This study demonstrates that hands-on instruction is associated with a decrease in the number of errors in CSS installation by approximately 1 error, on average, as compared with teaching without hands-on instruction. These results suggest that organizations such as the AAP should continue to encourage hands-on education to install CSS.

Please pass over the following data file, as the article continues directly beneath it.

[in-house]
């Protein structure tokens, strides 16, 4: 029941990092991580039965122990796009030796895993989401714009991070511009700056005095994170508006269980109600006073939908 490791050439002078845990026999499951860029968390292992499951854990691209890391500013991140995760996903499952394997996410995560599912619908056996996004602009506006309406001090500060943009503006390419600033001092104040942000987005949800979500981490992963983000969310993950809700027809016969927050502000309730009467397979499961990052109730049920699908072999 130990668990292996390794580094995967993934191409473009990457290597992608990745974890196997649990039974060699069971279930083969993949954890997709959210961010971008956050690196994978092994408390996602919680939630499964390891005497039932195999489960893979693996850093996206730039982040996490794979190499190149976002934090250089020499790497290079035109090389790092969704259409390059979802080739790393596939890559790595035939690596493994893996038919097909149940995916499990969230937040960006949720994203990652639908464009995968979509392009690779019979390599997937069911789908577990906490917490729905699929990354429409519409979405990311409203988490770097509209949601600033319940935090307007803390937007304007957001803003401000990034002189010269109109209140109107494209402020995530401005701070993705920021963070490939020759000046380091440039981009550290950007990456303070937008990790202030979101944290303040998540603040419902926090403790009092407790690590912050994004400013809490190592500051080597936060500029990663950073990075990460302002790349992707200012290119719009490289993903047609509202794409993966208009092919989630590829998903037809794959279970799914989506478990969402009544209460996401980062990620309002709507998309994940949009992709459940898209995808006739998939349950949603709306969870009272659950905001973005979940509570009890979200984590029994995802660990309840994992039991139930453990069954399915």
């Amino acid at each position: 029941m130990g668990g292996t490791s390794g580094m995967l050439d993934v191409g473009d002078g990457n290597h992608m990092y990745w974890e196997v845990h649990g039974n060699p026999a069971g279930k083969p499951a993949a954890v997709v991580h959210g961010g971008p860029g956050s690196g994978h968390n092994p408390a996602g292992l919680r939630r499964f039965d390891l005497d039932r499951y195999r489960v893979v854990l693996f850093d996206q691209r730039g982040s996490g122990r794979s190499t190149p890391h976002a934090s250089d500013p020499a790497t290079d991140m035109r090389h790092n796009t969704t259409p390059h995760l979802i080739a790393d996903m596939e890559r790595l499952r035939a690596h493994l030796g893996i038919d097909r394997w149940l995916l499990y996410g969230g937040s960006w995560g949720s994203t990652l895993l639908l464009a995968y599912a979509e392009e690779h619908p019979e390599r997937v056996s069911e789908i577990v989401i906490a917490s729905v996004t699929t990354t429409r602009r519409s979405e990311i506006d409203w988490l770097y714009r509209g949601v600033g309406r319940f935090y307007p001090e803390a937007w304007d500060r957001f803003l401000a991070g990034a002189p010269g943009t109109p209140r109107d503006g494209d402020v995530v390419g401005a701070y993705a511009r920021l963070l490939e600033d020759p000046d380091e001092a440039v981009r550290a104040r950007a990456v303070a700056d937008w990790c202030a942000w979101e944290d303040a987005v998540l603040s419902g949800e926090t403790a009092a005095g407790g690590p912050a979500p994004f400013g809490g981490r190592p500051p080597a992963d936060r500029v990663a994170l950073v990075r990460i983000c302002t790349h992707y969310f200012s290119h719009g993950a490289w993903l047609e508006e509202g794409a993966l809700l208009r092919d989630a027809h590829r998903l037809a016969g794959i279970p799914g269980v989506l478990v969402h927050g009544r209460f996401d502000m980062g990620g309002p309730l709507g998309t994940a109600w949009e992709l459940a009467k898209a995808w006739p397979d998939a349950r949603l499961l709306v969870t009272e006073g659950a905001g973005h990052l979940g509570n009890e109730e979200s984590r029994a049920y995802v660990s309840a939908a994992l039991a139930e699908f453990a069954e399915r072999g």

Unfortunately, although parents who received hands-on instruction had fewer errors in CSS installation, the fact that only 6.4% of CSS in this study were installed correctly is alarming. This small number of correctly installed seats may be associated with the methods by which most participants learned to install their CSS. Most participants learned about CSS by reading the safety seat manual, suggesting that reading the manual alone is insufficient to ensure proper seat installation. Nearly 25% of parents never received any instruction. Over 15% of parents were taught by friends or relatives, persons who are unlikely to be experts on CSS. Few parents received instruction from anyone who might be considered an expert in CSS installation. While 5 parents did receive instruction from health care workers, only 2 received hands-on instruction, and it is not clear whether these health care providers were knowledgeable about CSS installation. Because of the complexity of safety seat installation, instruction by experts may be particularly important. Had parents received hands-on instruction from persons trained in CSS installation, the mean number of errors in CSS placement may have dropped sharply, with a larger proportion of safety seats installed correctly.